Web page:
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History of Lowell: The Voice of Industry

Recruitment of Female Operatives

January 2, 1846

We were not aware, until within a few days, of the modus operandi of the factory powers in this village of forcing poor girls from their quiet homes to become their tools and, like the Southern slaves, to give up their life and liberty to the heartless tyrants and taskmasters.

Observing a singular-looking "long, low, black" wagon passing along the street, we made inquiries respecting it, and were informed that it was what we term a "slaver." She makes regular trips to the north of the state [Massachusetts], cruising around in Vermont and New Hampshire, with a "commander" whose heart must be as black as his craft, who is paid a dollar a head for all he brings to the market, and more in proportion to the distance--if they bring them from such a distance that they cannot easily get back.

This is done by "hoisting false colors," and representing to the girls that they can tend more machinery than is possible, and that the work is so very neat, and the wages such that they can dress in silks and spend half their time in reading. Now, is this true? Let those girls who have been thus deceived, answer.

Let us say a word in regard to the manner in which they are stowed in the wagon, which may find a similarity only in the manner in which slaves are fastened in the hold of a vessel. It is long, and the seats so close that it must be very inconvenient.

Is there any humanity in this? Philanthropists may talk of Negro slavery, but it would be well first to endeavor to emancipate the slaves at home. Let us not stretch our ears to catch the sound of the lash on the flesh of the oppressed black while the oppressed in our very midst are crying out in thunder tones, and calling upon us for assistance.


March 13, 1846

The Female Labor Reform Association will meet every Tuesday evening, at 8 o’clock, at their Reading Room, 76 Central Street, to transact all business pertaining to the Association, and to devise means by which to promote the common interests of all the Laboring Classes. Also to discuss all subjects which shall come before the meeting. Every Female who realizes the great necessity of a Reform and improvement in the condition of the worthy, toiling classes, and who would wish to place woman in that elevated status intellectually and morally, which a bountiful Creator designed her to occupy in the scale of being, is most cordially invited to attend and give her influence on the side of virtue and suffering humanity.”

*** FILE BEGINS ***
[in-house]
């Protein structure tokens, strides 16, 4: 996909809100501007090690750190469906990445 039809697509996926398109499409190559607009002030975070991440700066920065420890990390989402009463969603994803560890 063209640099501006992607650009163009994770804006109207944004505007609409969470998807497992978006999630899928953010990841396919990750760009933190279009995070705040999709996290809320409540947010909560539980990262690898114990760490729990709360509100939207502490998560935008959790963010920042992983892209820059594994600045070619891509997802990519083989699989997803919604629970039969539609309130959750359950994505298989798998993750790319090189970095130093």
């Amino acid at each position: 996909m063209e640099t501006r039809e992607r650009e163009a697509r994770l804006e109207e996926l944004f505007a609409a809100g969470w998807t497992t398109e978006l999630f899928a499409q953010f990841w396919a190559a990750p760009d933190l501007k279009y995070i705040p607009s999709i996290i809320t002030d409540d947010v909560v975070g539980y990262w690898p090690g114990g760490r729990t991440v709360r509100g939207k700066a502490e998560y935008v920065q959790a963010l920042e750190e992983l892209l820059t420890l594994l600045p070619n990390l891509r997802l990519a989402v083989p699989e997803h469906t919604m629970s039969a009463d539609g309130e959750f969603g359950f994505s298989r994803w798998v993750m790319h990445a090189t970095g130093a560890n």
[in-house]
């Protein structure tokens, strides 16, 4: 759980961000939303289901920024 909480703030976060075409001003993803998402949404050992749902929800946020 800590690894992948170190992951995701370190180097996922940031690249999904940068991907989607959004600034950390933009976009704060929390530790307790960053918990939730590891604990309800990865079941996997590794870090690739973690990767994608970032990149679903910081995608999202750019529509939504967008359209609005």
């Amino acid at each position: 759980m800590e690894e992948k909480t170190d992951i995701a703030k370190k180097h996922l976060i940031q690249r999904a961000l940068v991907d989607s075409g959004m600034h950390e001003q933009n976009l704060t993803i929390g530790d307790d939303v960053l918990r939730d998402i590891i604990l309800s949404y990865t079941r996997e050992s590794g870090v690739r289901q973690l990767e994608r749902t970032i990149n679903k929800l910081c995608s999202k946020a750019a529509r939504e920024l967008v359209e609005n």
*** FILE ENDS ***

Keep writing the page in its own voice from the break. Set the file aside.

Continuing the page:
Huldah J. Stone, Sec’y, The Female Department 

To the Female Labor Reform Association in Manchester

April 24, 1846

Sister Operatives:

As I am now in the "city of Spindles," out of employment, I have taken the liberty to occupy a few of your leisure moments in addressing the members of your Association, and pardon me for giving you few brief hints of my own experiences as a factory operative, before proceeding to make some remarks upon the glorious cause in which you are so arduously engaged.  It would be useless to attempt to portray the hardships and privations which are daily endured, for all that have toiled within the factory walls, and must be well acquainted with the present system of labor which can be properly termed slavery.

I am a peasant's daughter, and my lot has been cast in the society of the humble laborer.  I was drawn from the home of my childhood at an early age, and necessity obliged me to seek employment in the Factory. . .I have heard with the deeper interest, of your flourishing Association of which you are members, and it rejoices my heart to see so many of you contending for your rights, and making efforts to elevate the condition of your fellow brethren, and raising them from their oppressed and degraded condition, and seeing rights restored which god and Nature designed them to enjoy.  Do you possess the principles of Christianity?  Then do not remain silent; but seek to ameliorate the condition of every fellow being, engage laboriously and earnestly in the work, until you see your desires accomplished.  Let the proud aristocracy who has tyrannized over your rights with oppressive severity, see that there is ambition and enterprise among the "spindles," and show a determination to have your plans fully executed.  Use prudence and discretion in all your ways; act independently and no longer be a slave to petty tyrants, who, if they have an opportunity will encroach upon your privileges.

Some say that "Capital will take good care of labor," but don't believe it, don't trust them.  Is it not plain, that they are trying to deceive the public, by telling them that your task I easy and pleasant, and that there is no need of reform?  Too many are destitute of feeling and sympathy, and it is a great pity that they are not obliged to toil one year, and then they would be glad to see the "Ten Hour Petition" brought before the Legislature.  This is plain, but true language.

Probably you meet with many faithless and indifferent ones.  If you have a spark of philanthropy burning within your bosom, show them the errors of their ways; make them understand it; tell them that it is though the influence of the laboring community that these things are to be accomplished. . .

Read and patronize the Voice, and circulate the "Ten Hour Petition" among all classes, and may God strengthen you in your efforts: may you continue on in courage and perseverance until oppression and servitude may be entirely extinguished form our land, and thus, do honor to yourselves, and good to your country.

A Lowell Factory Girl